Apple Understands Marketing
Apple's success is that the company understands emotional connections, says one analyst. Reuters.

A day after the announcement of the iPad 2, Analysts are already weighing in on the effects the device will have on the tablet industry. According to Forrester senior analyst Sarah Rotman Epps, the second iPad is set to command 80 percent of the market.

This, she says, is due to more than just functionality improvements. Apple understands desire, Epps said in a post on her blog. The rest is important but more cerebral.

The core of Apple's success, Epps says, is that the company understands the changing nature of how consumers interact with devices. Emotion, for example, is playing a larger role in how consumers approach new technology, which Apple capitalizes on in advertising. More than increasing the specifications of its devices, Apple's goal is to increase the emotional investment consumers have with Apple products.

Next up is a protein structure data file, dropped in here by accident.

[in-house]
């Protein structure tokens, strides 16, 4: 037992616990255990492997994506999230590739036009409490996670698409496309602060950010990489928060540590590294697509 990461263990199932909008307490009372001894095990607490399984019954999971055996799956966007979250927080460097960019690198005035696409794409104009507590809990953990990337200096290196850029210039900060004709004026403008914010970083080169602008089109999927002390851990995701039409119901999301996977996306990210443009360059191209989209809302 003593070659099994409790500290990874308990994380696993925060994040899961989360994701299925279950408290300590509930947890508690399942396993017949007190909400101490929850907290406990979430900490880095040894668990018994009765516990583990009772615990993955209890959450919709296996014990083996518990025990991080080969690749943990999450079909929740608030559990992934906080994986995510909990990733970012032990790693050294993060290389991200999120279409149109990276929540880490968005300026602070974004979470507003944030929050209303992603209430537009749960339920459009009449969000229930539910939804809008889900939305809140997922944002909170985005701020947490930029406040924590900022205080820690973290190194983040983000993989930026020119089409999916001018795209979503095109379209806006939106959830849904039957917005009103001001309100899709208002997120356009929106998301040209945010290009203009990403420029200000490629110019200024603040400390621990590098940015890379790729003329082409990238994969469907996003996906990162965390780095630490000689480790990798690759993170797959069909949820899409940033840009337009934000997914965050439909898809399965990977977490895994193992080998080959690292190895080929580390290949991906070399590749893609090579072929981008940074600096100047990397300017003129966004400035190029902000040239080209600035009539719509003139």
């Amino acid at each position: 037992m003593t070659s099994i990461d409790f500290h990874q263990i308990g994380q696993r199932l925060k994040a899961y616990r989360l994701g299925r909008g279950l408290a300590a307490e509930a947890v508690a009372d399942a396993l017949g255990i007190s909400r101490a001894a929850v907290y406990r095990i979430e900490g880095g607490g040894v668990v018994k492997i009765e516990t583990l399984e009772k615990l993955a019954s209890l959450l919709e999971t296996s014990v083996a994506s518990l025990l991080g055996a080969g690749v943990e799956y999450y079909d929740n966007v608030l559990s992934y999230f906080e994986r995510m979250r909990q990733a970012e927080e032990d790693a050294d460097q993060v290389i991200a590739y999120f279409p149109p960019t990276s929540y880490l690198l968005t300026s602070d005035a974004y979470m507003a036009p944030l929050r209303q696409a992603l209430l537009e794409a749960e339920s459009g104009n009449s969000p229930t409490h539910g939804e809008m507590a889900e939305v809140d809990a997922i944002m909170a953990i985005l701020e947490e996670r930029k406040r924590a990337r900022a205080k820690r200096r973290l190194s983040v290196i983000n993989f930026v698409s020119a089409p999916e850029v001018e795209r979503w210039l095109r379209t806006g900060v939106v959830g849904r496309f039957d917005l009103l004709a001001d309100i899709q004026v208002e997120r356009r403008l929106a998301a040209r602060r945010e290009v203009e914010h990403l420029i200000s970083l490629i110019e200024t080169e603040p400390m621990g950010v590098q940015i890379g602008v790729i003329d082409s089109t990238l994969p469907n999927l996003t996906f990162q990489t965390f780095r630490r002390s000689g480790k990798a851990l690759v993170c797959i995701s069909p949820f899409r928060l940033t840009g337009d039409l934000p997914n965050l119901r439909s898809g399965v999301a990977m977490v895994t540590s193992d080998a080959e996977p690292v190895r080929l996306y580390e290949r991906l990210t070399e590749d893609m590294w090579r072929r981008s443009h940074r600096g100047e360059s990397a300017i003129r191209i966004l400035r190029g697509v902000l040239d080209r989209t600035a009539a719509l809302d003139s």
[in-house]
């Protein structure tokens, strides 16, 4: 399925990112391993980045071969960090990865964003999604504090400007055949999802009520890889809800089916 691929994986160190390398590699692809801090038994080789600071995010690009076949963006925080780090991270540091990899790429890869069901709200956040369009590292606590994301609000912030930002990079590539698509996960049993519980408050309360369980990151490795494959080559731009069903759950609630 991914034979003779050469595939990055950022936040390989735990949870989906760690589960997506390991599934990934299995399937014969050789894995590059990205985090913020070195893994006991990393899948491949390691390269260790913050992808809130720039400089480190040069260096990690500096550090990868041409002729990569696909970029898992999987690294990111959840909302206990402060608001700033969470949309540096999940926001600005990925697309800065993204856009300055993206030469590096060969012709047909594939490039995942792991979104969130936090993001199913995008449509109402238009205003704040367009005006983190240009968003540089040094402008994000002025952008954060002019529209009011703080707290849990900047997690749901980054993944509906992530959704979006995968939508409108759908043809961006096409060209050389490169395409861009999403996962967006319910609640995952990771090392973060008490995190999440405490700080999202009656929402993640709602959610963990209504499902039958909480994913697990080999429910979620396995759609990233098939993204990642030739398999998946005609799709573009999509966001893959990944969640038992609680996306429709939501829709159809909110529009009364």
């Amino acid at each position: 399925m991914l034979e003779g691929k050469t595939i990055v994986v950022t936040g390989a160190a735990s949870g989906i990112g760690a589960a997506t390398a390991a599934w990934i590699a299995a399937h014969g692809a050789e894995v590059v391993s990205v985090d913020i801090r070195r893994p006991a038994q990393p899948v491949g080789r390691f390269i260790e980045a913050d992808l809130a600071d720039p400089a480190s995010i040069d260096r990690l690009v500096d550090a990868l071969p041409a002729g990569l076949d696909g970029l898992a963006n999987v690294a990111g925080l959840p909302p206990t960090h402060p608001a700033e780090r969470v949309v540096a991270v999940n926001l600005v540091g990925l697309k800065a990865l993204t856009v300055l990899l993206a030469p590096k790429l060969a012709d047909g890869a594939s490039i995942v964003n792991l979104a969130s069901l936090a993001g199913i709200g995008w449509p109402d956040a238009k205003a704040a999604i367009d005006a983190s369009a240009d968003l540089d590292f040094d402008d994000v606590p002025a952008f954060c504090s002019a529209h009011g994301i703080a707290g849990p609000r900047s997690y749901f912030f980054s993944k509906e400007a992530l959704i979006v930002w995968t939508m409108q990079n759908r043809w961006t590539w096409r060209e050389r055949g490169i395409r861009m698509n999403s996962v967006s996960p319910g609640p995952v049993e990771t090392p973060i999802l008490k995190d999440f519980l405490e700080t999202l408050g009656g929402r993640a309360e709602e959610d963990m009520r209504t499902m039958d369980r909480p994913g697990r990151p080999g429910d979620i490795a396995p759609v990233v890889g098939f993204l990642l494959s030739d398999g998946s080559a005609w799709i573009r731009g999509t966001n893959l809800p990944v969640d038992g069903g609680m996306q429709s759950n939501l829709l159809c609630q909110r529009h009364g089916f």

Epps says emotional connections also play a large role in Apple's application ecosystem, which is prized by consumers due to the large number of apps featured on it. That extends further to Apple's retail locations, which add a human touch to the purchasing experience.

Apple's competition, has failed to follow in their example. The competing products we've seen announced so far from Motorola, RIM, HP, and others, while impressive, have fatally flawed price and distribution strategies, which leads us to our call that of the 24.1 million tablets that will sell to US consumers in 2011, at least 20 million will be iPads, she said.

Motorola's Xoom, while a potential rival to Apple's iPad, faces significant obstacles in light of its $800 price, which is a significant increase over comparable iPad models. Future competiors are likely to have similar issues, analysts say.

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